The Tampa Bay Buccaneers represent a bit of a problem for the Detroit Lions this week. The Lions are not particularly good at covering tight ends. The Buccaneers have two very good tight ends on their roster in rookie O. J. Howard and fourth-year man Cameron Brate. The Buccaneers have scored only 19 passing touchdowns on the year, but their tight end duo has combined for ten of them.
“It’s a big challenge.” Detroit Lions defensive coordinator Teryl Austin said Wednesday. “They’re both very good.” Tight ends are notoriously slow starters in terms of their career statistics, and O.J. Howard is no exception. He has only 21 receptions in his rookie campaign. He has scored a touchdown on 19% of them, however. That is a slightly higher percentage than Lions touchdown leader Marvin Jones in 2017. “Oj Howard…can really run, big target”Austin added.
Brate was supposed to fall by the wayside as the team added Howard and veteran receiver Deshaun Jackson in the 2017 offseason. Instead, Brate is fourth on the receiving corps in receptions. “Brate’s got six touchdowns on the year,” Austin told the assembled throng of reporters, “Those guys are really good.”
Brate is a free agent in the offseason, and could not have had a better follow up to his 2016 57 reception, 660 yard, and eight touchdown performance. He is going to get paid a lot of money in the 2018 offseason as a receiving tight end that is a willing and acceptably capable blocker.
On how the Lions are going to limit the susceptibility to tight end play that has dogged them for the entire season Austin conveyed that it is about players putting themselves in position to make a play. “We’ve got to make sure we’re in the right positions, our eyes in the right spots.” Rookie Jarrad Davis was taken off the field last week in the team’s nickel package, a package that he was expected to bolster with his athleticism. “If we don’t make it but we’re in position, I can deal with that,” Austin added, referring to the defense in general, not Davis specifically. “It’s when we’re not in position because maybe eyes are in the wrong spot, then we’ve got a problem.” Davis has been one of the Lions biggest offenders, biting on playaction continually and missing his coverage assignments.
Regarding the ever-dangerous deep threat Jackson, Austin had more praise. “I think the one thing about him is everybody talks about his speed, but the guy’s a really good route runner because he knows how to set up routes.” Jackson’s days as a one trick pony that ran a nine on every play ended two teams ago in Philadelphia. He was brought into Tampa Bay to give quarterback Jameis Winston an alternative to the Buccaneers towering number one receiver Mike Evans with a different style of play. Jackson is second on the team in receptions and receiving yardage. “He uses his speed to set up his routes. Some guys can only go straight ahead and they’ve got just a few things in their bag, Austin said, “I really respect him as a receiver.”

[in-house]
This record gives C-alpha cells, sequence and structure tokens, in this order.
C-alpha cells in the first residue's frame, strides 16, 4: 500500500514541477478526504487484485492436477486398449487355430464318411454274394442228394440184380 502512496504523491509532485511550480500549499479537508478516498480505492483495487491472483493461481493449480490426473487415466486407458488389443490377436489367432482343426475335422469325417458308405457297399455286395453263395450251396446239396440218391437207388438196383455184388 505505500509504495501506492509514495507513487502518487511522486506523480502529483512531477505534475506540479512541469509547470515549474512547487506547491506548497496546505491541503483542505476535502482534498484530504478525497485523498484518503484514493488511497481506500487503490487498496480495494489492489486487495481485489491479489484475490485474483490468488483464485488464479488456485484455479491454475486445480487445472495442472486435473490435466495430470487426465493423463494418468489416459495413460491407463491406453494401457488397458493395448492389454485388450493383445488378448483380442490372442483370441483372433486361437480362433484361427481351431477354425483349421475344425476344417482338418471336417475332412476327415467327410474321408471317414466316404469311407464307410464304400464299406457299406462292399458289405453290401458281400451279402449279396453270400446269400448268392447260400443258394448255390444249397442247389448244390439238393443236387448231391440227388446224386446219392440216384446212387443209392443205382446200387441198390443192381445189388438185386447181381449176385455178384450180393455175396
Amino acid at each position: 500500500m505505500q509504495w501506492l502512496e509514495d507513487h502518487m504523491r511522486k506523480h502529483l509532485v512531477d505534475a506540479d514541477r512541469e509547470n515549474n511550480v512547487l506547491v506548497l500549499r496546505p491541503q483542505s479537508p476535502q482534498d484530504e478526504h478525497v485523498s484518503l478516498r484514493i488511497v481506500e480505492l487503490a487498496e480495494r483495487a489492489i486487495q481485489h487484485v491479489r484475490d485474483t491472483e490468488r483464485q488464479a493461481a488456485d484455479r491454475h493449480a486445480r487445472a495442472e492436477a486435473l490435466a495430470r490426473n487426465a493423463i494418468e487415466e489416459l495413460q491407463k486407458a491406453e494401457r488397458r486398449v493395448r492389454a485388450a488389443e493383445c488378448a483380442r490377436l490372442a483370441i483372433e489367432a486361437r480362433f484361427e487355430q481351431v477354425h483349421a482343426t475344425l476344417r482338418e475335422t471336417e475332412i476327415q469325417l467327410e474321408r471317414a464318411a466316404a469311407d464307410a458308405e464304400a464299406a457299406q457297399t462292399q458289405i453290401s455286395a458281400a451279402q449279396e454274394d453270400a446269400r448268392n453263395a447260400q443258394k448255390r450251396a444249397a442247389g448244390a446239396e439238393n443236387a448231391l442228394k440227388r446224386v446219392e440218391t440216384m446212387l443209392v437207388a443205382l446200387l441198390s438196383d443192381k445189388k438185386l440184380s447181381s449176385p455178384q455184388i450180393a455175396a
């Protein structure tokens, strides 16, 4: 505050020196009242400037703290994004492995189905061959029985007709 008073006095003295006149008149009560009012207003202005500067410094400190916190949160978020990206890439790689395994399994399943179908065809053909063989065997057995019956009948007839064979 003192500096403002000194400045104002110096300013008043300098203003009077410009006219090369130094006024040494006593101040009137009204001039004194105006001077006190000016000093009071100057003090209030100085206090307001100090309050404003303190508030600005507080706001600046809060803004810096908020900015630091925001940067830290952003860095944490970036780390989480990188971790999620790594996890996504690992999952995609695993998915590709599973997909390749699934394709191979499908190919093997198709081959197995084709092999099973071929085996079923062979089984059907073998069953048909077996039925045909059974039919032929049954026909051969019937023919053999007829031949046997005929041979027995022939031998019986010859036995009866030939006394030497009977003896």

Winston is expected to start for the Buccaneers on Sunday. He returned to action against Green Bay last week and had a solid outing throwing the ball. The team lost in overtime, but Winston’s arm was not the reason. Austin took notice. “He came back he had really good zip on his ball. You watch a touchdown he threw last week, they’re in an eight-man drop, and he just threads that thing in the needle.” Winston has been under fire in Tampa Bay, blamed for the team’s struggles despite posting career highs in completion percentage and touchdown to interception ratio in 2017. Winston’s passer rating is over 90 for the first time in his career.
The Tampa Bay Buccaneers are not the number 31 offense in the NFL in 2017, they are number 13. The Detroit Lions and their well regarded defensive coordinator could be in tough, facing a puzzle for which they simply do not have all the pieces to solve. Sunday might be a dark day in Detroit if the team stands defeated in the Florida sunshine. The Lions magic number for playoff elimination now sits at two with the Falcons victory over the Saints Thursday night. Another loss puts a playoff berth all but mathematically out of reach.